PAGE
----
More on the security issue.  If you think the civilian world has problems, just imagine being tech support for the military drones and getting a call one day to troubleshoot your aircraft.  The more you investigate, the more you become convince the problem is a virus and now you are becoming alarmed – this virus is recording every keystroke the pilot is making during his flight.  Maybe this is not such a problem for standard flight, but when you consider the drone is the preferred reconnaissance method of the United States Army, the virus is taken to a whole new level.  So you spend hours cleaning off every trace of the bad bug and pat yourself on the back once you realize your system is wiped clean.  The long hard night’s work was rewarded.  Until the logs are checked after the next day’s flight only to report the virus is back.  Recording every keystroke and byte of information the flight generated.  And you spend another sleepless night retracing your steps, hoping to come up this time with a more perfect solution.  “’’We keep wiping it off, and it keeps coming back,’ says a source familiar with the network infection, one of three that told Danger Room about the virus. ‘We think it’s benign. But we just don’t know.’” This is not a report any security tech wants to give, nor any department head needs the nightmare of hearing.  At this point, however, the problem is already out of your hands.  Because, you see, the issue is not in your ability to clean a virus.  The problem originated with the developer’s ability to safely lock down the software and system at its inception.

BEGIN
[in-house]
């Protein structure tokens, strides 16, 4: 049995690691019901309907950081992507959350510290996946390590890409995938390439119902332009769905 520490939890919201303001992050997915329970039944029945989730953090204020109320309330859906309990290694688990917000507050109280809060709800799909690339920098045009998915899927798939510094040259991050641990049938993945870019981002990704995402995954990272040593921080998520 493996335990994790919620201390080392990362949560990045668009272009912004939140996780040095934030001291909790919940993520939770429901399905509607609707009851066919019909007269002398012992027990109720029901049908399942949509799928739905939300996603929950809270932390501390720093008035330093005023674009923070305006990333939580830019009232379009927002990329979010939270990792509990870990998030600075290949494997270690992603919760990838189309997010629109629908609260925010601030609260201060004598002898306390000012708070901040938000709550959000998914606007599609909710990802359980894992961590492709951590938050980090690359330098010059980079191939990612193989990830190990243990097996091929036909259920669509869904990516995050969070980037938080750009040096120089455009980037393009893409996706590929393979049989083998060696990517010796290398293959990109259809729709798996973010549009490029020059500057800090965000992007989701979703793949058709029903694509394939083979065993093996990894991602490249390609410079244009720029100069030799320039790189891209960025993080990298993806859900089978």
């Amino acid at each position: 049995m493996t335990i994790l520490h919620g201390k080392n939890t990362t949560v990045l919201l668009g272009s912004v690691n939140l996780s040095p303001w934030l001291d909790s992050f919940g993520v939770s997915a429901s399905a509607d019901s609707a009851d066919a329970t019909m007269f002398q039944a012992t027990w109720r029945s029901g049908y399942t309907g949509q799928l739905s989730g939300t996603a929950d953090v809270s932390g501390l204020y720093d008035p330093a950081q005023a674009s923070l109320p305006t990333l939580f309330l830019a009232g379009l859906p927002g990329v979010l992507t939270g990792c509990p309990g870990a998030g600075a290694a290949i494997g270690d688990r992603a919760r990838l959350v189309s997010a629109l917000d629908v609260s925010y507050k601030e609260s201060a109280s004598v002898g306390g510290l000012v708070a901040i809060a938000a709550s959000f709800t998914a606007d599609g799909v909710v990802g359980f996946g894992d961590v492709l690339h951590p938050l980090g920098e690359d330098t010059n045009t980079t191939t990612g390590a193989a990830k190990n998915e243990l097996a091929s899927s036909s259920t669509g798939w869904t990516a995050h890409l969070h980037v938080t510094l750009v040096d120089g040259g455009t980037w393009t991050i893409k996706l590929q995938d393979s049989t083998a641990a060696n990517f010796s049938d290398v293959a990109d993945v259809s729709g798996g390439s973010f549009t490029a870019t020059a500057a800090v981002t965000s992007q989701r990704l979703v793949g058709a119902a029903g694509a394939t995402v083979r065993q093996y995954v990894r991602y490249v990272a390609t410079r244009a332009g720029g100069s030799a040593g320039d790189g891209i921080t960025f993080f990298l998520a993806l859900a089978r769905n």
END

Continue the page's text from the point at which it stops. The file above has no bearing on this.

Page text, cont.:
Yet, if the deep pockets of the United States military continue to run into these security pitfalls, we should all take heed all the more to lock down our sensitive documents and materials.  There is no such thing as being too protective of the legal documents with which we are entrusted.  When your IT department issues a new set of security guidelines, it is probably due to a breach in the current system or hopefully averting one before it occurs.

Security failures affect us all – our jobs, the quality of our work days and the processes we take to complete our work.  By following procedure, we can best position ourselves to ourselves and our organization for security and stability in an ever insecure and unstable world.

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